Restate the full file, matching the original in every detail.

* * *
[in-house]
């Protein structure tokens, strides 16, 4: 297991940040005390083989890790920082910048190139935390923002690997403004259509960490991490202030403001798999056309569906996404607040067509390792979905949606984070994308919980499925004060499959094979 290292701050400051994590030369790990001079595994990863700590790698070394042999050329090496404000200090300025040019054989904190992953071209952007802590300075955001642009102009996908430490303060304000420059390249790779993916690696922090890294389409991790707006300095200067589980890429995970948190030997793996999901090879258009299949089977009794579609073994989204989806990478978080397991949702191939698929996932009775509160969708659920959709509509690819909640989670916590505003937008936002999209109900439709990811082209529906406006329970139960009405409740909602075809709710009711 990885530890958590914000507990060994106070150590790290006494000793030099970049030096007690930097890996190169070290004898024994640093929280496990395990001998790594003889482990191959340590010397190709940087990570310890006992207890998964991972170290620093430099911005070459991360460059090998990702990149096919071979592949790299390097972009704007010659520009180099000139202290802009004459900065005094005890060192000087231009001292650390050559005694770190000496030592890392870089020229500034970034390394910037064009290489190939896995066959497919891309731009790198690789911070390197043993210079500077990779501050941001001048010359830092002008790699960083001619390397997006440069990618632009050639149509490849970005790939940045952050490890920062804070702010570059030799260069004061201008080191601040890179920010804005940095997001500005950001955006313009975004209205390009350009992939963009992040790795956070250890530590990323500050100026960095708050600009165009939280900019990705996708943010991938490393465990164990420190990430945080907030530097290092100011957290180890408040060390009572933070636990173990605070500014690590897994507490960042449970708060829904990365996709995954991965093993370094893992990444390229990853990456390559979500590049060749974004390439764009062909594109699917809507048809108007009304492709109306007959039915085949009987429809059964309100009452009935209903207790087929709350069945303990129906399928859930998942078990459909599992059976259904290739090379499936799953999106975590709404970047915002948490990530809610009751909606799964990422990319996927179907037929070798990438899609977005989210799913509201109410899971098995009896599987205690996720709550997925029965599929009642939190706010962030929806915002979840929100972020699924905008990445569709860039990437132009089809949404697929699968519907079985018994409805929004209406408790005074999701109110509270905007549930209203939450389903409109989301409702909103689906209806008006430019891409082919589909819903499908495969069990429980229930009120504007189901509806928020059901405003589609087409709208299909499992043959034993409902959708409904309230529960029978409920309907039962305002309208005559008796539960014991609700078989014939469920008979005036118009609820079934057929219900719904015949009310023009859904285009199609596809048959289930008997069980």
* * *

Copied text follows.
[in-house]
């Protein structure tokens, strides 16, 4: 297991940040005390083989890790920082910048190139935390923002690997403004259509960490991490202030403001798999056309569906996404607040067509390792979905949606984070994308919980499925004060499959094979 290292701050400051994590030369790990001079595994990863700590790698070394042999050329090496404000200090300025040019054989904190992953071209952007802590300075955001642009102009996908430490303060304000420059390249790779993916690696922090890294389409991790707006300095200067589980890429995970948190030997793996999901090879258009299949089977009794579609073994989204989806990478978080397991949702191939698929996932009775509160969708659920959709509509690819909640989670916590505003937008936002999209109900439709990811082209529906406006329970139960009405409740909602075809709710009711 990885530890958590914000507990060994106070150590790290006494000793030099970049030096007690930097890996190169070290004898024994640093929280496990395990001998790594003889482990191959340590010397190709940087990570310890006992207890998964991972170290620093430099911005070459991360460059090998990702990149096919071979592949790299390097972009704007010659520009180099000139202290802009004459900065005094005890060192000087231009001292650390050559005694770190000496030592890392870089020229500034970034390394910037064009290489190939896995066959497919891309731009790198690789911070390197043993210079500077990779501050941001001048010359830092002008790699960083001619390397997006440069990618632009050639149509490849970005790939940045952050490890920062804070702010570059030799260069004061201008080191601040890179920010804005940095997001500005950001955006313009975004209205390009350009992939963009992040790795956070250890530590990323500050100026960095708050600009165009939280900019990705996708943010991938490393465990164990420190990430945080907030530097290092100011957290180890408040060390009572933070636990173990605070500014690590897994507490960042449970708060829904990365996709995954991965093993370094893992990444390229990853990456390559979500590049060749974004390439764009062909594109699917809507048809108007009304492709109306007959039915085949009987429809059964309100009452009935209903207790087929709350069945303990129906399928859930998942078990459909599992059976259904290739090379499936799953999106975590709404970047915002948490990530809610009751909606799964990422990319996927179907037929070798990438899609977005989210799913509201109410899971098995009896599987205690996720709550997925029965599929009642939190706010962030929806915002979840929100972020699924905008990445569709860039990437132009089809949404697929699968519907079985018994409805929004209406408790005074999701109110509270905007549930209203939450389903409109989301409702909103689906209806008006430019891409082919589909819903499908495969069990429980229930009120504007189901509806928020059901405003589609087409709208299909499992043959034993409902959708409904309230529960029978409920309907039962305002309208005559008796539960014991609700078989014939469920008979005036118009609820079934057929219900719904015949009310023009859904285009199609596809048959289930008997069980």